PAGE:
Pale or clay coloured poo can indicate a problem with the flow of bile into the gut, whereas yellow, greasy stools can suggest a problem with absorption and digestion of fats. If changes in the colour of your poo persist, speak to your G.P.


When it comes to the look of your poo, health professionals often refer to Bristol Stool chart (BSC) - a visual scale which categorises different types of stools. It was developed in the 90’s by researchers at Bristol Royal Infirmary and can help to identify how long the stool has been in the large intestine (colon).

the Bristol Stool chart
The chart shows seven types of stools. Stool types 1-2 are dry, hard stools which have spent the longest time in the colon. They tend to be difficult to pass, usually resulting in straining and pain. These types of stools indicate constipation. There are many factors that can contribute to constipation, but as a first step, check that you are drinking enough fluid and eating plenty of fibre. Regular exercise can also help.

Stool types 3-4 are considered normal stools - they are soft and easy to pass, and don’t cause irritation.

Stool types 5-7 are stools with increasing water content, with type 7 indicating diarrhoea. This is a stool which has moved through the colon very quickly, before water can be reabsorbed. Diarrhoea can be due to illness like food poisoning, digestive conditions like irritable bowel syndrome, or an inability to digest a particular component of a food (such as lactose). Looser stools are also common around the menstrual cycle (due to hormones) and can be a response to acute anxiety or nerves.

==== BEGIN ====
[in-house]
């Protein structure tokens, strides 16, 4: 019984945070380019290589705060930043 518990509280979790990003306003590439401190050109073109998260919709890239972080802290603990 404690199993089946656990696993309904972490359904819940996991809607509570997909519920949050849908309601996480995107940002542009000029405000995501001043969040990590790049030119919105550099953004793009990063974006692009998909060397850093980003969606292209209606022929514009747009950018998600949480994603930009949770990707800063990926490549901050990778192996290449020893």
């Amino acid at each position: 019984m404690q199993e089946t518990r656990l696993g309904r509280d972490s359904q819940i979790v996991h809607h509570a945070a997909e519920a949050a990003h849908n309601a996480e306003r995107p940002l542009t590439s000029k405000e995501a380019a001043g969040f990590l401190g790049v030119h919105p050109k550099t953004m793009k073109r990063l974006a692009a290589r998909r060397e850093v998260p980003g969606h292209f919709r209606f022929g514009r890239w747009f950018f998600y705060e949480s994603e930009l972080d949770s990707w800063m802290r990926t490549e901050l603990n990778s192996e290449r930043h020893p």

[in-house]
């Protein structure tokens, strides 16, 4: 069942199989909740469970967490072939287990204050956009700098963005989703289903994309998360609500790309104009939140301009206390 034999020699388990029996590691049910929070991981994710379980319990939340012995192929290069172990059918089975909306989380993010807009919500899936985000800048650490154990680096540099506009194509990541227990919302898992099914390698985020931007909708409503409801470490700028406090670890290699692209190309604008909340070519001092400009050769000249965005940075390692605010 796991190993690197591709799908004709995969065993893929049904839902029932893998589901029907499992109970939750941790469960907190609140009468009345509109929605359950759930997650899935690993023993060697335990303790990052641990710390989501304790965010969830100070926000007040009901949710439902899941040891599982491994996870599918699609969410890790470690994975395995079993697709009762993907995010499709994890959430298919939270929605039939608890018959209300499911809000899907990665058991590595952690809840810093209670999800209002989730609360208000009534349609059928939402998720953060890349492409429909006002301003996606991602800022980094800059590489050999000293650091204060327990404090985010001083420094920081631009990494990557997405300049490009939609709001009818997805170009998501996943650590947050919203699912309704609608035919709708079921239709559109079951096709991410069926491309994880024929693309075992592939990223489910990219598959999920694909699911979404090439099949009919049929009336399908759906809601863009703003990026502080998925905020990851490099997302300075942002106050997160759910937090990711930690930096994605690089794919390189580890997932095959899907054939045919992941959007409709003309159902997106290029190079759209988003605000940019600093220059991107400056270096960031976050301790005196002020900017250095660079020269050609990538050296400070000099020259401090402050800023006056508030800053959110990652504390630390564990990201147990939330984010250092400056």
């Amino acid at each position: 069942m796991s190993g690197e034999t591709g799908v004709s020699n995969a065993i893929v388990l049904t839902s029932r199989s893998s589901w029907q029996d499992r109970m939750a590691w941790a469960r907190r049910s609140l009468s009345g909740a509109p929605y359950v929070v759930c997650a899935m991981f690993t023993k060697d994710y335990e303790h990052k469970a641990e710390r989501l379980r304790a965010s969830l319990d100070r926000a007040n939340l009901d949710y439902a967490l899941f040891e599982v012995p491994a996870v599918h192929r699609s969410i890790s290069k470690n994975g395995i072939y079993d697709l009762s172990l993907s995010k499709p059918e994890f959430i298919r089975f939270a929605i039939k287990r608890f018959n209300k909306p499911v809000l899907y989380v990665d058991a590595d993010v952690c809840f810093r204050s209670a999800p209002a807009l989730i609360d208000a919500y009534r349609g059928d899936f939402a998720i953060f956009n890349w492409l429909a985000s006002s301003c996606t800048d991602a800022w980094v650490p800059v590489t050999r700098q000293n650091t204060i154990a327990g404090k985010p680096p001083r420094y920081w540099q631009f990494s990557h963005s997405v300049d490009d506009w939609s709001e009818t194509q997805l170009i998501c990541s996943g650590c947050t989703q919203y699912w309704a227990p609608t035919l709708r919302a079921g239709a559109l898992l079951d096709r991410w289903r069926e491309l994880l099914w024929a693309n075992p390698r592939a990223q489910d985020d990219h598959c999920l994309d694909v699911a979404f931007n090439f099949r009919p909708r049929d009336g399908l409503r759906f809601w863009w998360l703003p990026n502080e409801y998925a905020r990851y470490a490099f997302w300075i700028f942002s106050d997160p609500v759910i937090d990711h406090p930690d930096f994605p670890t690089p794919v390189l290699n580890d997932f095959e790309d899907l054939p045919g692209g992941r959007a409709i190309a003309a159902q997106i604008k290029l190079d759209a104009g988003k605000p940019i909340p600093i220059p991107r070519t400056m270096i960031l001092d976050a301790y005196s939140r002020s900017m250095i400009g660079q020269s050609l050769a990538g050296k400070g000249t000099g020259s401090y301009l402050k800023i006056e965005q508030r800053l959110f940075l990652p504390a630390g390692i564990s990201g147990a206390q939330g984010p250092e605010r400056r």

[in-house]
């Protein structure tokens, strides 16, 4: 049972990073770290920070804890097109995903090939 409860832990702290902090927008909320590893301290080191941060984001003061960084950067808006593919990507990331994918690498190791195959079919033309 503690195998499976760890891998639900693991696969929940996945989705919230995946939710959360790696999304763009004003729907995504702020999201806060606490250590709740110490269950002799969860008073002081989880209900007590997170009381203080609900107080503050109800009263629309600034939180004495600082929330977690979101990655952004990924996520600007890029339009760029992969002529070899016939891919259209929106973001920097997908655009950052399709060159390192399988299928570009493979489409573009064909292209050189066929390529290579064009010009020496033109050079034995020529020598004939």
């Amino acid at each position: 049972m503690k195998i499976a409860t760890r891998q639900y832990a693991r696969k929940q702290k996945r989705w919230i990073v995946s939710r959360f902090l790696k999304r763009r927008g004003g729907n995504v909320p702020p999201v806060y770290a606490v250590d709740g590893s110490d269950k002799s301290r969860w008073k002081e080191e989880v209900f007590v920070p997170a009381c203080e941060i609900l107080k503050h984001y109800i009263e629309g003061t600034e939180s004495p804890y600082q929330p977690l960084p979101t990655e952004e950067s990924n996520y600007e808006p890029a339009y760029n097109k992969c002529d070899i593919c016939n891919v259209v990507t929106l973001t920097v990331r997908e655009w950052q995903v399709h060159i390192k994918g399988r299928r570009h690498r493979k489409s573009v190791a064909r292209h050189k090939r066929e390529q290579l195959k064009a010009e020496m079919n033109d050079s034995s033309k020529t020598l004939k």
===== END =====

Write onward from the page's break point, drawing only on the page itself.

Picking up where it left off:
Pooing anywhere from three times a day to three times a week is considered normal. Whilst this seems like a huge spectrum, it shows the natural variation in transit times between individuals. It’s normal to get the urge to have a poo after a meal, thanks to something called the gastrocolic reflex. This is a muscular contraction which moves food through the gut in response to eating, typically about 20-30 minutes after a meal. In one study of UK adults, the majority of poos were recorded in the morning between 6 and 10 AM. This could be down to breakfast and coffee drinking, which has been shown to increase muscular activity in the colon.